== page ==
For most patients, root canals are successful and last a lifetime. In rare circumstances, a tooth that has had a root canal in the past will become infected or compromised again and require endodontic retreatment. This procedure gives you a second chance to save your natural tooth. Endodontic retreatment has a high rate of success, helping patients avoid needing to have a tooth extracted and replaced with a bridge or dental implant.
Why Endodontic Retreatment Is Needed
Some of the reasons you might require endodontic retreatment include:
- Your previously treated tooth heals improperly or becomes painful again after your initial root canal.
- Your treated tooth is reinfected due to new decay.
- The treated tooth has complicated canal anatomy that wasn’t detected or fully treated during your first treatment.
- Your restoration was not secure, causing salivary contamination.
- The dental crown or filling on the treated tooth becomes loose, cracked, or falls off.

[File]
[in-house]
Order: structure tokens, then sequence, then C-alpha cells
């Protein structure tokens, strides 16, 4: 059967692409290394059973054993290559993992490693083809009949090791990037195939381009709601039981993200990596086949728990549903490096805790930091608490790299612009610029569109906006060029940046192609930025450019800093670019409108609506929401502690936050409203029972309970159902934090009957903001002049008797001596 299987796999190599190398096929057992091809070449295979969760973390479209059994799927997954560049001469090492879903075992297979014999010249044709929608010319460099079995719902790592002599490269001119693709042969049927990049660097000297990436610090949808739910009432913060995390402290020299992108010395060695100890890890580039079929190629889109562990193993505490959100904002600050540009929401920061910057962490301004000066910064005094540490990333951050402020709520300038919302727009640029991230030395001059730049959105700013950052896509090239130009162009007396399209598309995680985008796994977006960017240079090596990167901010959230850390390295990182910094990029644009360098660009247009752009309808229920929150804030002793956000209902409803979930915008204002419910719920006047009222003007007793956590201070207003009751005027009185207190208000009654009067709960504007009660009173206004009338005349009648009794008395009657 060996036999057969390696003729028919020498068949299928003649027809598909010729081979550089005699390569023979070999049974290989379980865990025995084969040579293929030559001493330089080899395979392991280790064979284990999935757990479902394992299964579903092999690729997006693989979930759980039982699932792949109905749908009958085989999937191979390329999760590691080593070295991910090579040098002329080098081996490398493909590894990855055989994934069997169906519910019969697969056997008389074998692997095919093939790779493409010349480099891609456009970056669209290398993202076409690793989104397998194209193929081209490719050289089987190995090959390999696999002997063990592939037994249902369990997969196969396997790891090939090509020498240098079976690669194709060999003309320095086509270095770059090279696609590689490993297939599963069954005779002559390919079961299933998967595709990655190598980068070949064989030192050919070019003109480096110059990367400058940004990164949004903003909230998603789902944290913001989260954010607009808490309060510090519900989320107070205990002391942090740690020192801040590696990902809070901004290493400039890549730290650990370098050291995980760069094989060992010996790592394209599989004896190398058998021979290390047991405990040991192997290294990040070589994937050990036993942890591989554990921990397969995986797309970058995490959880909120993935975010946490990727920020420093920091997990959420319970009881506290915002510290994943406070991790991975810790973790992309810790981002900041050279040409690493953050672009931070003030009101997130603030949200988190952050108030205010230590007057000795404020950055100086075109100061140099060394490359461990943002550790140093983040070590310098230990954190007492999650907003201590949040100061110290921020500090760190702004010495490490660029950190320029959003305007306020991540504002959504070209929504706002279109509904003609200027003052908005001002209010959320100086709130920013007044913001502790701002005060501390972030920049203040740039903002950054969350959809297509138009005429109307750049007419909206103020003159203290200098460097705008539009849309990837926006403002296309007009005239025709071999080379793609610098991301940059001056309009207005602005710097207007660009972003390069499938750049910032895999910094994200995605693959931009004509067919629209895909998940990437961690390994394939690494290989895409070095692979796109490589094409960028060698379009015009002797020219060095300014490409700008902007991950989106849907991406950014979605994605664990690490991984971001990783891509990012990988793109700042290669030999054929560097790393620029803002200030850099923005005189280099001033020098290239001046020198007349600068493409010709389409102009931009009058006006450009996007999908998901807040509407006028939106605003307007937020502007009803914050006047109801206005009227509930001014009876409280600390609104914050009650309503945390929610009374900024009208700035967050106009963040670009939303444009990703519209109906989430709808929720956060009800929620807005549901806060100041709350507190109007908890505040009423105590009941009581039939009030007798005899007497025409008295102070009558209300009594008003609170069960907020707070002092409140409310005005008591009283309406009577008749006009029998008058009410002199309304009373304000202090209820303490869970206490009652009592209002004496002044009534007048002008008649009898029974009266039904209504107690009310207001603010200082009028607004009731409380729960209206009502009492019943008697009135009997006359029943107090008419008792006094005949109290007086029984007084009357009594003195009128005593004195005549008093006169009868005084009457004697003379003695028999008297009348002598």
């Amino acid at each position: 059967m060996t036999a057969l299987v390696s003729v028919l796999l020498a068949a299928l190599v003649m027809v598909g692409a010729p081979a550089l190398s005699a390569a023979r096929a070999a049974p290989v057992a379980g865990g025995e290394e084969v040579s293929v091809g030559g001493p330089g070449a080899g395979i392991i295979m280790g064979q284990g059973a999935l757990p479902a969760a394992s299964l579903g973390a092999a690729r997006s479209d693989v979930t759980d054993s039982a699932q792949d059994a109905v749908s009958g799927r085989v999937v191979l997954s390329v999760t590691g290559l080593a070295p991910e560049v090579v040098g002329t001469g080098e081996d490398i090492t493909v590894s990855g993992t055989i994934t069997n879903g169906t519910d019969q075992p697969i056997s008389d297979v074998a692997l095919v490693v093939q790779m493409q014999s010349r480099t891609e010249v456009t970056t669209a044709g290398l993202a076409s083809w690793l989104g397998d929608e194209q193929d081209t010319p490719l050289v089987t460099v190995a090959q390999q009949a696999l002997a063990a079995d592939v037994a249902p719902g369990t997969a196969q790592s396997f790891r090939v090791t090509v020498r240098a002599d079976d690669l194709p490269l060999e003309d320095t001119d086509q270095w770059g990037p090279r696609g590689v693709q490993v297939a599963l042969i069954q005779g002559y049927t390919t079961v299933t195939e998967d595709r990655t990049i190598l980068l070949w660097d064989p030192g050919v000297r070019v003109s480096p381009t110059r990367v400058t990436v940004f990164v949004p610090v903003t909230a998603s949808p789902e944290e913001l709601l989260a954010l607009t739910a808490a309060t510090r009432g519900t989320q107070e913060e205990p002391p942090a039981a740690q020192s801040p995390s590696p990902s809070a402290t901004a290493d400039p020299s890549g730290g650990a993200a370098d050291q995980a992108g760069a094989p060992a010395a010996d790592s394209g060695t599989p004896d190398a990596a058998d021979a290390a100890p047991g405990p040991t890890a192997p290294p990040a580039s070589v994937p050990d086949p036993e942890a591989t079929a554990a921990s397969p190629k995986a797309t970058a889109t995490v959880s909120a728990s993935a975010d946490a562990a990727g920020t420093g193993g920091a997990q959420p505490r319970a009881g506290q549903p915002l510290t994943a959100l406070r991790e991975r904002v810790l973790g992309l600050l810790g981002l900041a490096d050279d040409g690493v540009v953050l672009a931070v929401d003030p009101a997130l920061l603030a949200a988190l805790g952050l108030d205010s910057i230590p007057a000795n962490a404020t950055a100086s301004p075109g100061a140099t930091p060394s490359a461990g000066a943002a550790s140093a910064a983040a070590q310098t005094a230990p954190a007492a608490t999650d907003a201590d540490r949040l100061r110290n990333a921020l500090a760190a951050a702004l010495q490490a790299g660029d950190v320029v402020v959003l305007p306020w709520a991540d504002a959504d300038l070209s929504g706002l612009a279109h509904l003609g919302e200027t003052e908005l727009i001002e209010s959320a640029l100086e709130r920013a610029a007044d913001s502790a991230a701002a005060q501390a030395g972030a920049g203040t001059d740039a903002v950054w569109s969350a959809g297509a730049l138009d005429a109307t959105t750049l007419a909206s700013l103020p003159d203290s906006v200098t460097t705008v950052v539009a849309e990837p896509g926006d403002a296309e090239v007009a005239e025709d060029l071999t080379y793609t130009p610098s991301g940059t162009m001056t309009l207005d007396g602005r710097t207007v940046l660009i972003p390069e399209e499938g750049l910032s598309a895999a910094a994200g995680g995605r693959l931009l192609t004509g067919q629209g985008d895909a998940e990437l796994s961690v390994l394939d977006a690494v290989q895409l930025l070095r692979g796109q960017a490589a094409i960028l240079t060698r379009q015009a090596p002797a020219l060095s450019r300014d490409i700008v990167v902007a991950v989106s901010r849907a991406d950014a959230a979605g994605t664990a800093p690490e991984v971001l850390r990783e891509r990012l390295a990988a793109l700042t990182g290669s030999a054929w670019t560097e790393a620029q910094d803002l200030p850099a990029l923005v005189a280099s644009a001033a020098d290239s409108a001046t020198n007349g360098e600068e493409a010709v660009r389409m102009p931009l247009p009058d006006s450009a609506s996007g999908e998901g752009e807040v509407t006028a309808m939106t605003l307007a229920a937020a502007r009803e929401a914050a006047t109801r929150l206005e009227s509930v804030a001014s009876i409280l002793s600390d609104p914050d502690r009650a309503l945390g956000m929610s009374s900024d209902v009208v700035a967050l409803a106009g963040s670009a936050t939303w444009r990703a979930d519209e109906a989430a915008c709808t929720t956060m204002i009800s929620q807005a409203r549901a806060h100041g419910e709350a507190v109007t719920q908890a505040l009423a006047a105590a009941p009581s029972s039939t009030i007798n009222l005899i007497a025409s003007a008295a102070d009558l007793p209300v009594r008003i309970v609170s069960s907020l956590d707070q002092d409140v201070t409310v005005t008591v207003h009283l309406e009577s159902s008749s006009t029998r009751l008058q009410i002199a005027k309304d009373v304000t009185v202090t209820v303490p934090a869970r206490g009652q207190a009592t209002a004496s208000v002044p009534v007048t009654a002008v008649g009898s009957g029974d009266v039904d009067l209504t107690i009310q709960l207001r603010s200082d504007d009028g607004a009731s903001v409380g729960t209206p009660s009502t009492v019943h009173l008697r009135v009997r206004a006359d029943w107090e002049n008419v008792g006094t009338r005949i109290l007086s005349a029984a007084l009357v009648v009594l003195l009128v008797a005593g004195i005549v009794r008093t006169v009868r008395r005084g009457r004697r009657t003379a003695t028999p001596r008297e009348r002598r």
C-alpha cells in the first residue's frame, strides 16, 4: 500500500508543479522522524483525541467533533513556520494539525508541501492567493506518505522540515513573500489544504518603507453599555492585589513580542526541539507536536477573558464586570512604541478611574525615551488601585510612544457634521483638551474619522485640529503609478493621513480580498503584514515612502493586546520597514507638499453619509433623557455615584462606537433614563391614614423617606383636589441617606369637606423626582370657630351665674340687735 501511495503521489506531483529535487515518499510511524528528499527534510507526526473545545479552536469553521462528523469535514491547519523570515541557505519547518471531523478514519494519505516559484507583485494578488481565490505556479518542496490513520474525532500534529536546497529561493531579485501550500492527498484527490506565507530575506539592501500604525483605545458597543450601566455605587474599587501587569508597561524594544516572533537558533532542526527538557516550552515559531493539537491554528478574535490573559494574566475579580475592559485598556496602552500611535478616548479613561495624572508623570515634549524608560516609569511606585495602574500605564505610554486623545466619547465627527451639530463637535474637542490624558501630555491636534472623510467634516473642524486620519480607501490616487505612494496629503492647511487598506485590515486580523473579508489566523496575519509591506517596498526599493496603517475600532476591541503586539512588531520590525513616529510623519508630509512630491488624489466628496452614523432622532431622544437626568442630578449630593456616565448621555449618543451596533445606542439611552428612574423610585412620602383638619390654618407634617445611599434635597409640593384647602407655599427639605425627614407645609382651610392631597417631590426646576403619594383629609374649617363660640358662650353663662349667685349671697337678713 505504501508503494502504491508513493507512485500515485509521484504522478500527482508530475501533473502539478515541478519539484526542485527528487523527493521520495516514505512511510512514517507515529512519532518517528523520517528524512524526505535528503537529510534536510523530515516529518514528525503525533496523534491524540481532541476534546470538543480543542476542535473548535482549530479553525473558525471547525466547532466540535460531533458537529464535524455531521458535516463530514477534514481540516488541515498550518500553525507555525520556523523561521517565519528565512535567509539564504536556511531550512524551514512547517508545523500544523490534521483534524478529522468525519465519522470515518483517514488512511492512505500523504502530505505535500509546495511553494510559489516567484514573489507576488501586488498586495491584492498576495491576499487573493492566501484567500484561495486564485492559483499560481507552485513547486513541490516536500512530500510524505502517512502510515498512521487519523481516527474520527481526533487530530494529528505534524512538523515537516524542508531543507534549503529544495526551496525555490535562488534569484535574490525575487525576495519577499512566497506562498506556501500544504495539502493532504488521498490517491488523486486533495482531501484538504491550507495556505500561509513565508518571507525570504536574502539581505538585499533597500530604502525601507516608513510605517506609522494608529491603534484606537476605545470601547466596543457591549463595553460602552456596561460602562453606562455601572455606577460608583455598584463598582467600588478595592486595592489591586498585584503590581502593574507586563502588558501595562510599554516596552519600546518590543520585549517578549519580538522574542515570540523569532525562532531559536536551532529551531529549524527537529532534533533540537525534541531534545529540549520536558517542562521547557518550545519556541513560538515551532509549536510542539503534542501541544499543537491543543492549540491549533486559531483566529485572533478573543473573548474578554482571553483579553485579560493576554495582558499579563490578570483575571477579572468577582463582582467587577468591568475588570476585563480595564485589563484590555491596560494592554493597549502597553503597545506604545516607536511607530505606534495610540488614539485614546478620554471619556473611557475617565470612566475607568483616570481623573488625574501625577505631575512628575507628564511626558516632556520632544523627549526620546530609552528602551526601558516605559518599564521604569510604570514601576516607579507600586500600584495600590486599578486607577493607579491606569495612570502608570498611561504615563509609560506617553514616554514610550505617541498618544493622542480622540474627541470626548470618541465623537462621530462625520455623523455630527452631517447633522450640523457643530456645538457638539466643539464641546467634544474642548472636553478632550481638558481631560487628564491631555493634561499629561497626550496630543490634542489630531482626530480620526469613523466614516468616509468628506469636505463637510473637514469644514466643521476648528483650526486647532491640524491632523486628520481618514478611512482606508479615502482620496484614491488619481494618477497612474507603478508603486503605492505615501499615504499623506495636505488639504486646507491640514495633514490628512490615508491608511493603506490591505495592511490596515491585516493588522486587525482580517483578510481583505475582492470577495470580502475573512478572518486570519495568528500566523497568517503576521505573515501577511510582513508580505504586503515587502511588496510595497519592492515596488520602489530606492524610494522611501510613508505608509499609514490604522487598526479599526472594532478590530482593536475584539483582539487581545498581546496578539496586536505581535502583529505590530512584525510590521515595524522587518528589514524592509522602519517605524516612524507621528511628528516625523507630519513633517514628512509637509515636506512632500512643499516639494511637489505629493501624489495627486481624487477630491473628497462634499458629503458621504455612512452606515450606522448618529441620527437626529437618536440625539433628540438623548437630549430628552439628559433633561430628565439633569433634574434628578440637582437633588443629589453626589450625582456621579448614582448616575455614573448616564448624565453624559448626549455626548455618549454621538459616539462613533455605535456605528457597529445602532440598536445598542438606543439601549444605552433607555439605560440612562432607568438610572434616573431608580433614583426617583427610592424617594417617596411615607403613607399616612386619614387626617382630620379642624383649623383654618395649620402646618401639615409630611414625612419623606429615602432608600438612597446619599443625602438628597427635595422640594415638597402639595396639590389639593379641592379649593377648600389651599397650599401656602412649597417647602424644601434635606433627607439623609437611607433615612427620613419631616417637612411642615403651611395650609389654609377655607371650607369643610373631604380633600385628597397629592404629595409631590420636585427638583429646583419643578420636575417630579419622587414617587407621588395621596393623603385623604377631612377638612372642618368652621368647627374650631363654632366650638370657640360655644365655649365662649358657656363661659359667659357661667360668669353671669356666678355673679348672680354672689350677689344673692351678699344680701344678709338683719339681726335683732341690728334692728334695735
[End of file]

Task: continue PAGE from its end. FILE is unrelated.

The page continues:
- Your previously treated tooth fractures or breaks.
What Happens During Endodontic Retreatment
Like your initial root canal treatment, endodontic retreatment is performed to save your natural tooth, alleviate dental and facial pain, and promote healing.
The treatment begins by numbing the tooth and the tissue surrounding it with local anesthetic to ensure your comfort as we work. The tooth is opened, then the filling is removed and the canals are cleaned and disinfected. We will carefully examine your tooth using an endodontic microscope; in some cases, additional canals or complex anatomy may be found and require treatment. Once all of the canals are cleaned and shaped, new filling material is placed inside the tooth to prevent reinfection.